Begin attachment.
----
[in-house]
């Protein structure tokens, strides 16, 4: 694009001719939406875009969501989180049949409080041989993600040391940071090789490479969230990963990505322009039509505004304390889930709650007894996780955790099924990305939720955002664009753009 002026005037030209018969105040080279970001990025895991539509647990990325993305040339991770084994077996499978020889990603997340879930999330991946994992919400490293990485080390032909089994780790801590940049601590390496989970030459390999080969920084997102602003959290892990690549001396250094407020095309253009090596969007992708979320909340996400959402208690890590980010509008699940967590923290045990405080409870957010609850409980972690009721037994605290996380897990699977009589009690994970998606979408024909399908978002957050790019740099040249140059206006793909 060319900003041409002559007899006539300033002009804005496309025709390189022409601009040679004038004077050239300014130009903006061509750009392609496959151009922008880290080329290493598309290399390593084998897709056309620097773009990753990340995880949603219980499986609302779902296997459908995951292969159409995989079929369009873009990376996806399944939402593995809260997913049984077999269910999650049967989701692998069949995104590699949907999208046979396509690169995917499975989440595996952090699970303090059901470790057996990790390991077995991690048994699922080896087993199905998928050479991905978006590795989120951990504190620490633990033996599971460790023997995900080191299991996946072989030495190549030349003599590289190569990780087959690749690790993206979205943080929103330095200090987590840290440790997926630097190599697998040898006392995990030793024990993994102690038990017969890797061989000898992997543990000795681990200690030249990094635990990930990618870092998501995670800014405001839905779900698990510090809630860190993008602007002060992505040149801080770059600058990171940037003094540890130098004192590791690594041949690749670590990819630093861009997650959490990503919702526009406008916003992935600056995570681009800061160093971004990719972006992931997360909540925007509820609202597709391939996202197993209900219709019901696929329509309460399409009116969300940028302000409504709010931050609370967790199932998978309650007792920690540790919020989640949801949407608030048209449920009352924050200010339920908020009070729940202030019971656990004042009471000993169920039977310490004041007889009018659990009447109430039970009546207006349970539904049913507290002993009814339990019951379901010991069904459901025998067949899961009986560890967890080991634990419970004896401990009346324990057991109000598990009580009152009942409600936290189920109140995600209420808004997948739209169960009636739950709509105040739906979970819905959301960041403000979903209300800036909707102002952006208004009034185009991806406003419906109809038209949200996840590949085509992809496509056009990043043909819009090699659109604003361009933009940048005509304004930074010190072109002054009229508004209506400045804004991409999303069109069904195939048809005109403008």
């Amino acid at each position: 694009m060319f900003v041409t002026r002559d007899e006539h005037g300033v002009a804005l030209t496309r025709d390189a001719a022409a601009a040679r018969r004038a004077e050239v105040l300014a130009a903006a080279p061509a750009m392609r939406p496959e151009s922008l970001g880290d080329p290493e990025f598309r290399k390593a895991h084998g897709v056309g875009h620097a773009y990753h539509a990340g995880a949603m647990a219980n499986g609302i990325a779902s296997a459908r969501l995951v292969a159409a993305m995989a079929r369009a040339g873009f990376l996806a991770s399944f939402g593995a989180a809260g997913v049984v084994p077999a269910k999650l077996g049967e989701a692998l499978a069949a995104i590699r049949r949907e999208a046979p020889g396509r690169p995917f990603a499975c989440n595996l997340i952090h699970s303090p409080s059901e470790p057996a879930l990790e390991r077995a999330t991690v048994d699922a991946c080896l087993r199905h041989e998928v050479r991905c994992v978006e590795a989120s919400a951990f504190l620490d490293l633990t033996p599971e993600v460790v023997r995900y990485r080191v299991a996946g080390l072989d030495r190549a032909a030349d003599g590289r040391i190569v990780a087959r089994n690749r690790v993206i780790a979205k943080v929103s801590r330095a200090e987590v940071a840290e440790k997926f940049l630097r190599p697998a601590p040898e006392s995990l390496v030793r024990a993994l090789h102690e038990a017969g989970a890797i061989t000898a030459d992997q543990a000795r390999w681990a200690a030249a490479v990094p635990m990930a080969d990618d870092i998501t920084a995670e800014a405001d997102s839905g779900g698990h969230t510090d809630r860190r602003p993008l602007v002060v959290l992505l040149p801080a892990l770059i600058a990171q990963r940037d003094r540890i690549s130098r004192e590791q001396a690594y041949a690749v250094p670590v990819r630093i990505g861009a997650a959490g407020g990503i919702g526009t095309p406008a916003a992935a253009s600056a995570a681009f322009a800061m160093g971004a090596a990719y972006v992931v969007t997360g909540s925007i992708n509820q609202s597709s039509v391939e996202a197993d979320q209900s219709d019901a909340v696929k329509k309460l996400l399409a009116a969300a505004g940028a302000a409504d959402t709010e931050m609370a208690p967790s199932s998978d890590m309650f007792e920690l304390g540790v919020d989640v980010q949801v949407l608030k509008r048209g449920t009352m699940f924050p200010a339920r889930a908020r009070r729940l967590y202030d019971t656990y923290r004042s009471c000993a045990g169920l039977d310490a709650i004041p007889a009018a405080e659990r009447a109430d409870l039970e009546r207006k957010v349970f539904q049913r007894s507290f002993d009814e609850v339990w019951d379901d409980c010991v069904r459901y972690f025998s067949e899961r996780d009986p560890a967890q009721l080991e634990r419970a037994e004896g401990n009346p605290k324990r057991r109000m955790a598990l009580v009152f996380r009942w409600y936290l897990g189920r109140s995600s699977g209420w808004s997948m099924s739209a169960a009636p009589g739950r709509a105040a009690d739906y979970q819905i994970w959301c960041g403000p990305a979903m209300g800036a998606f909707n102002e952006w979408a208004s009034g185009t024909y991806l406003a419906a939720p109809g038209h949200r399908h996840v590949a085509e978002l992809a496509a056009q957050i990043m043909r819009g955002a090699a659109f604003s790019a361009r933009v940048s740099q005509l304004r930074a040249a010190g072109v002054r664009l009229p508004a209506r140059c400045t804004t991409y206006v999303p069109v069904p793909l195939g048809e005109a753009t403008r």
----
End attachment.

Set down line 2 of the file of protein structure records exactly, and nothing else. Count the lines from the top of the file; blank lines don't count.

């Protein structure tokens, strides 16, 4: 694009001719939406875009969501989180049949409080041989993600040391940071090789490479969230990963990505322009039509505004304390889930709650007894996780955790099924990305939720955002664009753009 002026005037030209018969105040080279970001990025895991539509647990990325993305040339991770084994077996499978020889990603997340879930999330991946994992919400490293990485080390032909089994780790801590940049601590390496989970030459390999080969920084997102602003959290892990690549001396250094407020095309253009090596969007992708979320909340996400959402208690890590980010509008699940967590923290045990405080409870957010609850409980972690009721037994605290996380897990699977009589009690994970998606979408024909399908978002957050790019740099040249140059206006793909 060319900003041409002559007899006539300033002009804005496309025709390189022409601009040679004038004077050239300014130009903006061509750009392609496959151009922008880290080329290493598309290399390593084998897709056309620097773009990753990340995880949603219980499986609302779902296997459908995951292969159409995989079929369009873009990376996806399944939402593995809260997913049984077999269910999650049967989701692998069949995104590699949907999208046979396509690169995917499975989440595996952090699970303090059901470790057996990790390991077995991690048994699922080896087993199905998928050479991905978006590795989120951990504190620490633990033996599971460790023997995900080191299991996946072989030495190549030349003599590289190569990780087959690749690790993206979205943080929103330095200090987590840290440790997926630097190599697998040898006392995990030793024990993994102690038990017969890797061989000898992997543990000795681990200690030249990094635990990930990618870092998501995670800014405001839905779900698990510090809630860190993008602007002060992505040149801080770059600058990171940037003094540890130098004192590791690594041949690749670590990819630093861009997650959490990503919702526009406008916003992935600056995570681009800061160093971004990719972006992931997360909540925007509820609202597709391939996202197993209900219709019901696929329509309460399409009116969300940028302000409504709010931050609370967790199932998978309650007792920690540790919020989640949801949407608030048209449920009352924050200010339920908020009070729940202030019971656990004042009471000993169920039977310490004041007889009018659990009447109430039970009546207006349970539904049913507290002993009814339990019951379901010991069904459901025998067949899961009986560890967890080991634990419970004896401990009346324990057991109000598990009580009152009942409600936290189920109140995600209420808004997948739209169960009636739950709509105040739906979970819905959301960041403000979903209300800036909707102002952006208004009034185009991806406003419906109809038209949200996840590949085509992809496509056009990043043909819009090699659109604003361009933009940048005509304004930074010190072109002054009229508004209506400045804004991409999303069109069904195939048809005109403008």